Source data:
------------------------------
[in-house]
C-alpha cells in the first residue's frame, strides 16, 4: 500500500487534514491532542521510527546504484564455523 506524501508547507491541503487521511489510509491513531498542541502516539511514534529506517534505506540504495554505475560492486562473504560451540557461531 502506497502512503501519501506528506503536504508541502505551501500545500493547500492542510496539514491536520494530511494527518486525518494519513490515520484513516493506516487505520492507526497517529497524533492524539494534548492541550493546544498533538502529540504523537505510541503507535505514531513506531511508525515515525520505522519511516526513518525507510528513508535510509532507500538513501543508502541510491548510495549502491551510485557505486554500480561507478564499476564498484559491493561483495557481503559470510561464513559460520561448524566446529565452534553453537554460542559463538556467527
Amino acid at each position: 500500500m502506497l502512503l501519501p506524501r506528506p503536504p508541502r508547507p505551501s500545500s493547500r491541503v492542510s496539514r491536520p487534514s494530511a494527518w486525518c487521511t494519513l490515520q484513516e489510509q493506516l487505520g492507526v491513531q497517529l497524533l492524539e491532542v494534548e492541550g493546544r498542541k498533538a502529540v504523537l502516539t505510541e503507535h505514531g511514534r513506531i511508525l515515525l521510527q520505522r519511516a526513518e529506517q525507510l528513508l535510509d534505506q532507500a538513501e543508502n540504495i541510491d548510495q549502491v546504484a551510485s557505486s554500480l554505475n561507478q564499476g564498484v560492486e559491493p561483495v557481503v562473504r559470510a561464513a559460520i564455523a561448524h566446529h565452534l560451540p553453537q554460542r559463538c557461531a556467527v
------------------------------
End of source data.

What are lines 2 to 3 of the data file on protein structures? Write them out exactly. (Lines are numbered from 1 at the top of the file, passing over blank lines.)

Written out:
C-alpha cells in the first residue's frame, strides 16, 4: 500500500487534514491532542521510527546504484564455523 506524501508547507491541503487521511489510509491513531498542541502516539511514534529506517534505506540504495554505475560492486562473504560451540557461531 502506497502512503501519501506528506503536504508541502505551501500545500493547500492542510496539514491536520494530511494527518486525518494519513490515520484513516493506516487505520492507526497517529497524533492524539494534548492541550493546544498533538502529540504523537505510541503507535505514531513506531511508525515515525520505522519511516526513518525507510528513508535510509532507500538513501543508502541510491548510495549502491551510485557505486554500480561507478564499476564498484559491493561483495557481503559470510561464513559460520561448524566446529565452534553453537554460542559463538556467527
Amino acid at each position: 500500500m502506497l502512503l501519501p506524501r506528506p503536504p508541502r508547507p505551501s500545500s493547500r491541503v492542510s496539514r491536520p487534514s494530511a494527518w486525518c487521511t494519513l490515520q484513516e489510509q493506516l487505520g492507526v491513531q497517529l497524533l492524539e491532542v494534548e492541550g493546544r498542541k498533538a502529540v504523537l502516539t505510541e503507535h505514531g511514534r513506531i511508525l515515525l521510527q520505522r519511516a526513518e529506517q525507510l528513508l535510509d534505506q532507500a538513501e543508502n540504495i541510491d548510495q549502491v546504484a551510485s557505486s554500480l554505475n561507478q564499476g564498484v560492486e559491493p561483495v557481503v562473504r559470510a561464513a559460520i564455523a561448524h566446529h565452534l560451540p553453537q554460542r559463538c557461531a556467527v